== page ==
The Null Device
After 9/11, governments quickly pulled formerly public information and restricted areas of scientific publication to keep them out of the hands of terrorists. Now DARPA, the US Department of Defense's research funding body has cancelled funding for OpenBSD security research because open-source software could help terrorist nation-states. Is this an isolated incident, or the start of a governmental purge of open standards and open-source software, and the start of a "national security"-driven shift towards proprietary standards kept on a strict need-to-know basis? After all, if Cisco, Microsoft and TRW hold the keys, the reasoning goes, Saddam Bin Laden can't use the technology to kill us. And replacing publically documented standards and open-source software with secret black-box technologies has numerous other advantages, from surveillance hooks to catch more terrorists, paedophiles, tax cheats and miscellaneous troublemakers to tremendous "peace dividends" such as end-to-end copyright enforcement and whistleblower-proof rights management for documents; not to mention handsome dividends for the shareholders of the keepers of the keys.
After the dust has settled on Iraq, Washington's attention has turned to one question: how to punish France. It is expected that France will be actively ostracised from diplomatic bodies and efforts, and effectively stripped of its "global power" status. So far, nobody has mentioned having "no plans" to invade France, so the possibility is probably not being actively considered.
(If they were to consider it, they could always do so on the pretext that France has lost its international legitimacy as a power and thus its right to legitimately possess nuclear weapons (unlike, say, Israel and Pakistan). That could serve as the litmus test of the New American Century; whether a state can maintain that sort of power after having fallen into disfavour with Washington.)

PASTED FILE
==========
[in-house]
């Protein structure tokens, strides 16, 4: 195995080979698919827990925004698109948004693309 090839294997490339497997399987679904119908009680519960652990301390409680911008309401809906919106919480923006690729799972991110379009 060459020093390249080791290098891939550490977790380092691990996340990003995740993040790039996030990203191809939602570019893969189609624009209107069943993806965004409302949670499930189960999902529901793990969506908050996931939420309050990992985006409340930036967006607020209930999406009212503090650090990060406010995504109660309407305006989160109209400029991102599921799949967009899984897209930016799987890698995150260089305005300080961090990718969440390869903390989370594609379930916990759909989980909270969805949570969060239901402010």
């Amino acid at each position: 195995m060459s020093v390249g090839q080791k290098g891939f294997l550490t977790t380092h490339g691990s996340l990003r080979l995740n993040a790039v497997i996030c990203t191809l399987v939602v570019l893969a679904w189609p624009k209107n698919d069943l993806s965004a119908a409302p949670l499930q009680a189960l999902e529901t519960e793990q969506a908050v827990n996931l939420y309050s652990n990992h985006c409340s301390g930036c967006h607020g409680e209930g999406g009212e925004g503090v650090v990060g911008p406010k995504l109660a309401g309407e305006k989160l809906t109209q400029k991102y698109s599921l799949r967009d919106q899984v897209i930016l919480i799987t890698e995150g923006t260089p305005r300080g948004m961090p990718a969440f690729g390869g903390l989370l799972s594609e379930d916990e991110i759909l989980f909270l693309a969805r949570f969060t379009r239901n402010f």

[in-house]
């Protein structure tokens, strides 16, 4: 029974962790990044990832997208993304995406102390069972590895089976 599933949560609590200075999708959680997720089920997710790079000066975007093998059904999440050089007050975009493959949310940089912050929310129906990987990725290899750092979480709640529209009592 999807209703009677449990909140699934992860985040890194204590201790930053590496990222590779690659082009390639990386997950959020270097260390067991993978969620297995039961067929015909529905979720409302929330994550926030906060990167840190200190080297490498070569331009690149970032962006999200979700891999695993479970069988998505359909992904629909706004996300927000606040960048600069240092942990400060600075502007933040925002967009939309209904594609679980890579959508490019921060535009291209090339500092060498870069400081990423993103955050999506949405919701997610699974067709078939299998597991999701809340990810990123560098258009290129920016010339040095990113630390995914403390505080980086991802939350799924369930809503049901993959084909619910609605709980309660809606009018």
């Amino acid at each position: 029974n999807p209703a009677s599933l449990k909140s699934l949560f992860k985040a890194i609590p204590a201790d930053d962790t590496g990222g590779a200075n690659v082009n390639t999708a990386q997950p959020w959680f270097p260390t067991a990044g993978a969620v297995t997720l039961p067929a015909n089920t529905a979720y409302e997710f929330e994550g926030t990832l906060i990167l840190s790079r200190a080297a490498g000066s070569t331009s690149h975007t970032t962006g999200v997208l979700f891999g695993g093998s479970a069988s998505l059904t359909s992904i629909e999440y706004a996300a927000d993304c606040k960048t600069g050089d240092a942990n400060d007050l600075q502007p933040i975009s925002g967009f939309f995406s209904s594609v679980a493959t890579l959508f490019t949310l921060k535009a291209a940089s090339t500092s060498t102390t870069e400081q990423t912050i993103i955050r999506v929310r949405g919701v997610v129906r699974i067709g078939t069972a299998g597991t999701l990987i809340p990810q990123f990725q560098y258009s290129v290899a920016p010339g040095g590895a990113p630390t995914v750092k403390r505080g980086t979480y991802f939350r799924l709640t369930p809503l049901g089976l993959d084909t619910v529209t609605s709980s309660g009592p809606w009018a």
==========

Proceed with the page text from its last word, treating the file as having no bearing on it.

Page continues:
Not that long after having released remastered editions of the first few Cocteau Twins albums, 4AD are rereleasing the entire Pixies backcatalogue. The rights to the albums have reverted to 4AD (they had been shared with AOL Time Warner's Elektra imprint), and as such a rerelease is planned. The rereleases won't be remastered and won't feature any hidden tracks. Oh, and Death To The Pixies is being withdrawn to make way for a new best-of.
Funny how 4AD, one of the most interesting big-indie labels of the 1980s and 1990s, has become a sort of post-new-wave K-Tel. Nowadays all their releases appear to be either (a) rereleases from their legendary back-catalogue, (b) new albums by artists who were big 10 years ago, or (c) new albums by artists poached from smaller indie labels, which the critics say aren't as good as those artists' earlier and more obscure releases (i.e., Sybarite, Piano Magic).
The Onion looks at Appointed by America, the new Fox reality TV show to determine the ruler of Iraq:
"Get ready, America, because you're about to choose the man--or woman--who will lead Iraq into an exciting democratic future," said Fox reality-programming chief Mike Darnell, introducing the show at a press conference. "Will it be Ahmed Chalabi, leader of the exiled Iraqi National Congress? Or General Tommy Franks, commander of the allied forces? Or maybe Roshumba Williams, the Macon, GA, waitress with big dreams and an even bigger voice? Tune in Tuesdays at 9 to see."
Added Perkins: "So long as Hitch can learn to keep his mouth shut about Christianity being symptomatic of the 'savage and ignorant prehistory of our species' and whatnot, I'm sure he'll cause no trouble that a few cups of black coffee and a night in the drunk tank can't solve."
Documents have allegedly emerged in the ruins of Iraqi government buildings proving that a left-wing British parliamentarian was on Saddam Hussein's payroll. The documents suggest that Labour MP George Galloway, an outspoken critic of the war best known for vehemently denouncing Tony Blair as a "war criminal", was receiving £375,000 a year from Baghdad for his services. Apparently, this princely sum was still not enough for Galloway, who was asking for more. Galloway has denied the allegations and is planning to sue the Daily Telegraph for libel. Blair is confident that the papers are genuine; Galloway's supporters claim they're part of a smear campaign, and cite the case of forged papers "proving" Iraqi uranium purchases, now discredited.
I wonder whether the usual liberal-bashers will run these allegations, citing them as proof that the anti-war movement were Saddam's dupes.